Who would've thought drinking alcohol has positive effects for living a long life? A new study revealed that moderate booze in your system will help you live past the age of 90. Now you have a reason not to skip happy hour after work!

Claudia Kawas, a neurologist at the University of California, led the study that tracked more than 1,600 nonagenarians. People who drank a glass of wine or a about two glasses of beer a day were 18 percent less likely to die prematurely. Those that exercised 15 to 45 minutes on a daily basis cut their odds by 11 percent.

"I have no explanation for it, but I do firmly believe that modest drinking improves longevity," Kawas said at the American Association for the Advancement of Science annual conference.

Kawas also added, "It’s not bad to be skinny when you’re young but it’s very bad to be skinny when you’re old.” Her previous statement was due to the fact that those surveyed who were a little overweight cut the risk of dying before 90 by 3 percent. People who were overweight in their 70s lived longer than normal or underweight people did.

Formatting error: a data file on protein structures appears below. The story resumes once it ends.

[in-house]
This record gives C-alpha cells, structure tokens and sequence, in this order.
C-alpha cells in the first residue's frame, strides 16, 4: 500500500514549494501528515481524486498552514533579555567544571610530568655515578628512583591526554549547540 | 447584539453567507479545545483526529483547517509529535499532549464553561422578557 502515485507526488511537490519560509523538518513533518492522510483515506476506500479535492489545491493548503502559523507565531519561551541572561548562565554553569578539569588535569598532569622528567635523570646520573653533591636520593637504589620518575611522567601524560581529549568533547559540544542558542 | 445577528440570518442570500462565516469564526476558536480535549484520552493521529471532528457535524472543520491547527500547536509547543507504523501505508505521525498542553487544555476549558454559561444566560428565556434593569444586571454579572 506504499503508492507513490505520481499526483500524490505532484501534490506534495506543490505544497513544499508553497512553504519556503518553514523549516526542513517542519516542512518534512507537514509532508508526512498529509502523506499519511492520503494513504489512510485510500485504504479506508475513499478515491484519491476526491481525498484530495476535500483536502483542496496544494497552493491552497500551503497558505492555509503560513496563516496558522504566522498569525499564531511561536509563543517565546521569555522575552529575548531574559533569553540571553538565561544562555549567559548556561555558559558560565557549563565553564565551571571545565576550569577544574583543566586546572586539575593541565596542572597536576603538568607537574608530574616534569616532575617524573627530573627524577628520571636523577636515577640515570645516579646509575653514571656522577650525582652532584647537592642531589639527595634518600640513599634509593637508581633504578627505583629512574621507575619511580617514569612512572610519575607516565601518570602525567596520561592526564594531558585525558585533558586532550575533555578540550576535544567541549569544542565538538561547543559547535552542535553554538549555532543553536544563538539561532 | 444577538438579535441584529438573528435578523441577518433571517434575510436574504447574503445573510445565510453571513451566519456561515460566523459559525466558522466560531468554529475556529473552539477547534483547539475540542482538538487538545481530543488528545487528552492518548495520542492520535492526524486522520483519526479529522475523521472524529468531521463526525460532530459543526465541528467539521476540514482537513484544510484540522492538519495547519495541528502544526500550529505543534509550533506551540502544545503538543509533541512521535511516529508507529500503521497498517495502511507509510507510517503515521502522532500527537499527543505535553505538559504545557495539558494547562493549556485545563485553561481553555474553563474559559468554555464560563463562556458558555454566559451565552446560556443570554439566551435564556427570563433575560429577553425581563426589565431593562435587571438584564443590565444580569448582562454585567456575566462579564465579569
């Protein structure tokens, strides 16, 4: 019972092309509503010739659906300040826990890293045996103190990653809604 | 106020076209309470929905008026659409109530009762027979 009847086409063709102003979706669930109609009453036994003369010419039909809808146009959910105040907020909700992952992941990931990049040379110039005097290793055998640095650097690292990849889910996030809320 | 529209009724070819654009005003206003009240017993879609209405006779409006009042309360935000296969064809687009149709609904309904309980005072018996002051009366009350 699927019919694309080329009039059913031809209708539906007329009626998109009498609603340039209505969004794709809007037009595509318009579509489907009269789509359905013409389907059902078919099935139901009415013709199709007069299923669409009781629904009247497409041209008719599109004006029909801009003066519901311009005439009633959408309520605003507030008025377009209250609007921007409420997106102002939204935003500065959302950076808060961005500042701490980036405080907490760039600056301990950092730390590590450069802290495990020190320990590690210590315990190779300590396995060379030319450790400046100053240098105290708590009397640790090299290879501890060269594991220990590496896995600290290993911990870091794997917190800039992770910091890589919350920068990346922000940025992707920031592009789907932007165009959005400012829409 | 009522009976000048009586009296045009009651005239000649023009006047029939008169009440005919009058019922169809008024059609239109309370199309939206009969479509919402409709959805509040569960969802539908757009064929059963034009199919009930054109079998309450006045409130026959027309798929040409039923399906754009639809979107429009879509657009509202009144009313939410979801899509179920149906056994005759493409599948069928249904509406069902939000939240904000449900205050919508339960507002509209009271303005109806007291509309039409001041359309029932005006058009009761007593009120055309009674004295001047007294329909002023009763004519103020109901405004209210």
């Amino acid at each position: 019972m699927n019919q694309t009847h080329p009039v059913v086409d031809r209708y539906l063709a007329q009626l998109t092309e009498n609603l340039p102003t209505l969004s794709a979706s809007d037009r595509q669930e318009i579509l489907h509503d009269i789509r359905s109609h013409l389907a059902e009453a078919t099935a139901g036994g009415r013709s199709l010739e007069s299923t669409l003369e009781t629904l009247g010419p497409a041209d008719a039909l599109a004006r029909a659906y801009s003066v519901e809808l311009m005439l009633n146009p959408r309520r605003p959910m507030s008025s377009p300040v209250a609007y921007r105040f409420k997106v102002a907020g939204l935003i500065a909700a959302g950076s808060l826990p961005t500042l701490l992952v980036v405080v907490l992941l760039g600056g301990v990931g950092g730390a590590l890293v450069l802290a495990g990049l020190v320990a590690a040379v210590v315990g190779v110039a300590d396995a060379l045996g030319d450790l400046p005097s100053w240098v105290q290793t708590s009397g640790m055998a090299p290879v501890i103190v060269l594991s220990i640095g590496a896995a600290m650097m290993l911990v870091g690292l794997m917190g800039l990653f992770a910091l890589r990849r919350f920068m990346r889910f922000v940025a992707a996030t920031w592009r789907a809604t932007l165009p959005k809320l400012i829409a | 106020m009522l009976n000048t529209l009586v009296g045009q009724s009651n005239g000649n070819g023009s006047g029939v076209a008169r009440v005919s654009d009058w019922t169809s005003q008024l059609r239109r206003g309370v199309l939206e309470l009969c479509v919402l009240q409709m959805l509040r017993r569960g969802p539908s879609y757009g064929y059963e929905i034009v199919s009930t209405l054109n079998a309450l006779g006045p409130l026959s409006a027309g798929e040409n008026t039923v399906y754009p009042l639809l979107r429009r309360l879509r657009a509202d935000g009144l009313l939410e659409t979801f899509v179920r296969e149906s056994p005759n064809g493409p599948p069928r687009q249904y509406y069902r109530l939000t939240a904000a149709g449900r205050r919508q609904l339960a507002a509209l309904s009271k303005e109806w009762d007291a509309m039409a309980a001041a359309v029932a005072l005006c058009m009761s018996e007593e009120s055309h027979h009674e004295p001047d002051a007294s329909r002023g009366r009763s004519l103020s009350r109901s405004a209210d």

Another revelation was that the people who spent two hours a day on a hobby were able to cut their risk by 21 percent. "These people are inspiring -- they drink wine, drink coffee, gain weight, but they exercise and use their brains," Kawas said. "Maybe that can tell us something."

The 90+ study had participants being visited every six months by researchers who performed neurological and neuropsychological tests. Researchers obtained information about diet, activities, medical history, medications and numerous other factors. The participants were also given a series of cognitive and physical tests to determine how well people in this age group are functioning.

The study also found that over 40% of people aged 90 and older suffer from dementia while almost 80% are disabled. Both are more common in women than men. About half of people with dementia over age 90 do not have sufficient neuropathology in their brain to explain their cognitive loss. People aged 90 and older with an APOE2 gene are less likely to have clinical Alzheimer’s dementia, but are much more likely to have Alzheimer’s neuropathology in their brains.

"The sad thing is, we've added more years than we've added quality," Kawas said at the conference. "There's a remarkable core of individuals we see who maintain excellent cognitive skills and often motor skills."